Trent Reznor says of the new album: "I'm very pleased with the way it turned out. Remix records can be disposable garbage (of which I myself have been guilty of to some extent) but this collection feels good to me. I reached out to heroes, friends and strangers. I encouraged those I approached to do anything and insert themselves as much as possible into the track. "
It may have been a momentary mention (and rather curiously slotted in the middle of a feature about archive Dylan footage) but BBC 2's Newsnight Review on Friday 12 October included a live clip of The Imagined Village. A short cameo of Martin Carthy being interviewed and Billy Bragg launching into England Half English at Real World can be viewed again on line.
October 15 sees the release of the much anticipated album 'The Imagined Village'. Outstanding reviews so far have been very exciting for everyone involved. The November tour starts on November 11 so check in again for news of details of what will be happening live.
Aminatou Goumar from Toumast has just return from her extraordinary adventure to the far north where the Cape Farewell has taken a ship full of artists, musicians and performers to expore life at the 78th parrellel at Eastern Greenland.
The voyage turned out to be a demanding and sometimes overwhelming experience, as described by the David Buckland director of Cape Farewell, in his final report from onboard ship as they sailed south:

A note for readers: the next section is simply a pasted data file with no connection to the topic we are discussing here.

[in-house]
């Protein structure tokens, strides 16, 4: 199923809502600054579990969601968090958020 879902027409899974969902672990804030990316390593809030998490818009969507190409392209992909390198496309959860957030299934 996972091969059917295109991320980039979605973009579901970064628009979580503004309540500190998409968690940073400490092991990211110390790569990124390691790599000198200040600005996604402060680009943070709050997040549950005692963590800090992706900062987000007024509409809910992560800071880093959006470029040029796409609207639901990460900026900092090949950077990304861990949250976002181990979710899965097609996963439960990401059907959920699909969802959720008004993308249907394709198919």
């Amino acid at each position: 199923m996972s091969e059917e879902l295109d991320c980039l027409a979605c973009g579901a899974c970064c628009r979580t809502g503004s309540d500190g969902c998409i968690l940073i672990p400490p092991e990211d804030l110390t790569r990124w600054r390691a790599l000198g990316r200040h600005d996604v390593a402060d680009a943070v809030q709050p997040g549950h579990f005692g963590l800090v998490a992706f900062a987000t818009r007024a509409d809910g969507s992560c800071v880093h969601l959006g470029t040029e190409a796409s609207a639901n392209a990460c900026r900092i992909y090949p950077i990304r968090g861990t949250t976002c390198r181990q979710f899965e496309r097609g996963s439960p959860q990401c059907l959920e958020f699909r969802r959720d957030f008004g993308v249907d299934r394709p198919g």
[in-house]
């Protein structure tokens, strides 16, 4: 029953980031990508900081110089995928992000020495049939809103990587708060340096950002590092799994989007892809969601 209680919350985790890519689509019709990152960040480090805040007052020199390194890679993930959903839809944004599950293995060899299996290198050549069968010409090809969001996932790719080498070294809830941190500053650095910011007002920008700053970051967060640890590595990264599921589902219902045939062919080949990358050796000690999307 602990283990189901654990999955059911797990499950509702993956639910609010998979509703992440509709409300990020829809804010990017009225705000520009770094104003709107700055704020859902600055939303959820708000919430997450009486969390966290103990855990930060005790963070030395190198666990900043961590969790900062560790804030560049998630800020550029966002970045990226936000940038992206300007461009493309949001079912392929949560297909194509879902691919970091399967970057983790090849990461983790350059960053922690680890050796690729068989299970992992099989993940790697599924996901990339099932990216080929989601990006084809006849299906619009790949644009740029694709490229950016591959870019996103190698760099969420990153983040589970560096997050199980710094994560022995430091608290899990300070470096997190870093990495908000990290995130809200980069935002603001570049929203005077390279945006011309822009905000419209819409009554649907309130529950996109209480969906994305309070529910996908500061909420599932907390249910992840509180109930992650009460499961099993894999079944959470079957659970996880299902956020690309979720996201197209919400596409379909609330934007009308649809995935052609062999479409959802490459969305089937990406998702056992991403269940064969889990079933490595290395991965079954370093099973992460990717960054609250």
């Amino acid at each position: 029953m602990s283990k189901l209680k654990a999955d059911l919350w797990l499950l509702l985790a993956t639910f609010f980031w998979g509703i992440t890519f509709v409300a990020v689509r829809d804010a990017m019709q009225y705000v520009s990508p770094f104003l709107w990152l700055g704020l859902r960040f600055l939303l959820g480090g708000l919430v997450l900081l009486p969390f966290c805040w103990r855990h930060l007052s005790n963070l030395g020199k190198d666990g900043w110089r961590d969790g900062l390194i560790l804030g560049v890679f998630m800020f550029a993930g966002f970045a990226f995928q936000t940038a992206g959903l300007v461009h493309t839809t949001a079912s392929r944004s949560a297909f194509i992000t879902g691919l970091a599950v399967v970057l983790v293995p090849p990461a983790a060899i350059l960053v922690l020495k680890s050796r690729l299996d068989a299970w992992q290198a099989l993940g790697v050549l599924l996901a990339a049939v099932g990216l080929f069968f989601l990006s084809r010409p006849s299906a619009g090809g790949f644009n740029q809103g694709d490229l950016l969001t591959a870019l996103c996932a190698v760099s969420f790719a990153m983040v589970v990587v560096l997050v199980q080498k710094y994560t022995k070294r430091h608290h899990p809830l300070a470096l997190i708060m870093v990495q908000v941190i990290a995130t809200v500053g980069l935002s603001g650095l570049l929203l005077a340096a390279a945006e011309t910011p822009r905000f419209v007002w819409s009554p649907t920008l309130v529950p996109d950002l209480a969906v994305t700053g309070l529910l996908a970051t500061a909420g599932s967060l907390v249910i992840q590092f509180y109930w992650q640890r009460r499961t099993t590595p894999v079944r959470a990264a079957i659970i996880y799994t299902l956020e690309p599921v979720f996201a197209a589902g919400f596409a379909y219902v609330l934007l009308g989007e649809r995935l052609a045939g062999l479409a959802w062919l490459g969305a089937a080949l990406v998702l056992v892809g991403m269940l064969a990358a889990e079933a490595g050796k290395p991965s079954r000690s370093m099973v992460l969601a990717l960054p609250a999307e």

"A calm night entrance to Northern Iceland, my last watch ended at 6am a mixture of sadness [voyaging is addictive] and relief that yet again we have all travelled safely. It always feels like a Shakleton moment, all accounted for and no damage to life and limb. This expedition will go down in Cape Farewell folk law as the extreme one - the longest sea passage, the hardest physically on all of us, the most violent weather and that dance with ice and more ice. Yesterday Greenland really didnt want to let us go as we did one of our famous nautical circles to find a way through an endless band of icebergs and sea ice offshore. Eventually we hugged the coast and literally pushed blocks of ice the size of busses out of our way to emerge to seaward just as the night closed in. Greenland has given us the extreme beauty to match the extreme hardship, days of unimaginable senses which have beguiled each of us. For me, he overall impression left from this expedition is a sense of awesome power; the power to shift a warm undersea river of water north that would take 100,000 nuclear power stations to generate, the power of wind and sea forces, the power of ice, how it shapes, melts and threatens. There is no human repost for this scale of activity, we have only just managed to witness and survive. We now know without doubt that our human activity and waste in the form of CO2 and other greenhouse gases is destabilising the status quo of the planetary systems we are blindly stirring a hornets nest with our self obsession and greed and it is getting angry. Here in the Arctic the temperatures are up 6 degrees Centigrade, weather patterns worldwide are destabilised: witness the floods in the UK, more violent hurricanes, drought in parts of the USA and Australia and recently a solid month of rainfall fell south of the Sahara from Ethiopia to Senegal. Each event on its own can be explained as a freak event but this is a pattern of events predicted as a consequence of our heating planet. The changes of climate will increase and become more unstable. If we have learnt anything on this expedition it is that the forces that will be released against us will not be manageable. And then the magic rides in. We have not seen another human or even a trace of human endeavour for 17 days, we have been beyond any safety net, we have depended on our own resources and have engaged and become overwhelmed by the shear magic of bears, ice, light, emotions and our own shared company. Not totally true - we did manage to get close enough to civilisation to get Brian picked up by helicopter, satellites have fed us with information of position and weather and we have communicated using high tech devices. Escaping is not a desire but I am motivated to try to retain what we stand to lose. Small adjustments to our expectations of what defines our individual lives could achieve new technologies and ways of living that are sustainable. Somehow embracing this change seems more fun and fulfilling than the status quo of more need, more aggression, more tension. I am doing what we all have agreed is futile preaching. During this expedition we have all been inspired artistically, new works are in embryonic form and now we need to refine them, get them out into the public domain and hopefully engage, illuminate and inspire. David Buckland (Cape Farewell)